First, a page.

See and provide authentic opportunities for practice. Sometimes it’s quite hard, even for adults, to think clearly and make the best moral decisions in the heat of the moment; so books, movies/TV shows, or situations your child observes—but do not involve him/her directly—can be used to explore and discuss the moral issue and how to respond. Daily life brings real situations you can expand upon for lessons in morality, from a preschooler struggling with sharing, to middle childhood where cliques are just forming, to the adolescent facing peer pressure or recognizing social injustice in their own community. When your child seems ready, consider opening up more opportunities by talking about morality related to events, such as the examples shared in the introduction, as well as connecting with others of different backgrounds or volunteering for those less fortunate. These opportunities are especially good for building empathy and altruism.
Empower through positive relationships with others. Through such relationships with other adults who demonstrate high moral functioning, children have good role models to both observe and dialogue about moral reasoning and decisions, as well as get meaningful and valued feedback. As mentioned, high-quality friendships with peers are important to children’s moral development. Expect and learn to be okay with low to moderate conflict as this is normal and necessary for practice in facing and resolving moral dilemmas. However, if your child is in a friendship, which is always in conflict and causing them to be continuously upset and distressed, it is vital you support and help your child move out of such a relationship and establish more healthy friendships. Do be prepared that when they are young, this is much easier than when they are teens, where you can expect to have pushback because worries about peer acceptance peak in adolescence. When children feel genuinely valued, they in turn are more likely to value themselves and have higher self-esteem; this in turn leads to a firmer belief that others are of value too. It’s this positive cycle which contributes to making good moral judgements.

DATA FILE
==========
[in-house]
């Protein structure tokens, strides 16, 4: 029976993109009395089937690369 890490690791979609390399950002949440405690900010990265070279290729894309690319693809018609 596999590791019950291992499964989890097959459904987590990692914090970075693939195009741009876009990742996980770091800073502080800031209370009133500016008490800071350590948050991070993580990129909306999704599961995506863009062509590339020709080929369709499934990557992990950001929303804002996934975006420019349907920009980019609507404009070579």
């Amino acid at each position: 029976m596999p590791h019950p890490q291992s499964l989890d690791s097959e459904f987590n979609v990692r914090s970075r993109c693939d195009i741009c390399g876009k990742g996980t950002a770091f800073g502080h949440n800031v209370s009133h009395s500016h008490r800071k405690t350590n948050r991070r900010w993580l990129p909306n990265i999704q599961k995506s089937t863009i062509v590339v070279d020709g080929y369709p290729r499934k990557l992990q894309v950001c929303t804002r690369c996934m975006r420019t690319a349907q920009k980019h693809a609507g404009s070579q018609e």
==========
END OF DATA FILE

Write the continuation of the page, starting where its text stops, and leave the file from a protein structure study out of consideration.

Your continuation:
Morality in children is related to social, emotional, cognitive, and behavioral competence, knowledge, and experience that develops; and is needed to apply morals to progressively complex and multifaceted social situations. Much of the morality development in children is based on their growing awareness that others can hold a set of moral beliefs different from their own, that people act on their own set of moral beliefs, and that they can as well. Fostering morality in children is a major task for parents that begins in infancy and continues through adolescence. The greatest potential for commendable morality resides in a close positive parent-child relationship, and as this is something both value, our children have an excellent chance of becoming adults with strong moral values and principles.
Berkowitz, M.W., & Grych, J.H. (1998). Fostering goodness: Teaching parents to facilitate children's moral development. Journal of Moral Education, 27(3), 371-391.
Fleming, J.S. (2006). Piaget, Kohlberg, Gilligan, and Others on Moral Development. University of Warkwick.
Killen, M., & Smetana, J.G. (2015). Origins and development of morality. Handbook of Child Psychology and Developmental Science, 701-749.
Lilla Dale McManis, M.Ed., Ph.D., uses her training and experience as a psychologist, child developmentalist, educator, and parent to promote positive child outcomes through informed and effective parenting. Dr. McManis is President & CEO of Parent in the Know, a parenting-role and child social-emotional assessment and reporting service. She believes strongly in translating parenting research into meaningful practice. Read more about Dr. McManis at her website.